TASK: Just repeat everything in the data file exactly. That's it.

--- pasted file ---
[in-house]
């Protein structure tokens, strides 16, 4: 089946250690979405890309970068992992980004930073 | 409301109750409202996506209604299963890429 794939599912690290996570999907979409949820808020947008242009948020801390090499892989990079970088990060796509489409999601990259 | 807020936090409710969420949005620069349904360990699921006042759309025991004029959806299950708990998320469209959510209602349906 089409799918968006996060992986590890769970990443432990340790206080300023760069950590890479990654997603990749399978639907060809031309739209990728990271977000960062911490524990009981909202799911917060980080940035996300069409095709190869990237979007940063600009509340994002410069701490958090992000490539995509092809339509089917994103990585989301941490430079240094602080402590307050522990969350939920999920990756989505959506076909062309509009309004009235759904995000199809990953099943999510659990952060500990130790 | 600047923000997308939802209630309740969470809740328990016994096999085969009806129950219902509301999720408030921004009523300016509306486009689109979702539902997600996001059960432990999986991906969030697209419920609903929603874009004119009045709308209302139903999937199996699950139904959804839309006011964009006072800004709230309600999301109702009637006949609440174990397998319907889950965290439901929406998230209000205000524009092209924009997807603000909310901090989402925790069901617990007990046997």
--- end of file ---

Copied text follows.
[in-house]
């Protein structure tokens, strides 16, 4: 089946250690979405890309970068992992980004930073 | 409301109750409202996506209604299963890429 794939599912690290996570999907979409949820808020947008242009948020801390090499892989990079970088990060796509489409999601990259 | 807020936090409710969420949005620069349904360990699921006042759309025991004029959806299950708990998320469209959510209602349906 089409799918968006996060992986590890769970990443432990340790206080300023760069950590890479990654997603990749399978639907060809031309739209990728990271977000960062911490524990009981909202799911917060980080940035996300069409095709190869990237979007940063600009509340994002410069701490958090992000490539995509092809339509089917994103990585989301941490430079240094602080402590307050522990969350939920999920990756989505959506076909062309509009309004009235759904995000199809990953099943999510659990952060500990130790 | 600047923000997308939802209630309740969470809740328990016994096999085969009806129950219902509301999720408030921004009523300016509306486009689109979702539902997600996001059960432990999986991906969030697209419920609903929603874009004119009045709308209302139903999937199996699950139904959804839309006011964009006072800004709230309600999301109702009637006949609440174990397998319907889950965290439901929406998230209000205000524009092209924009997807603000909310901090989402925790069901617990007990046997």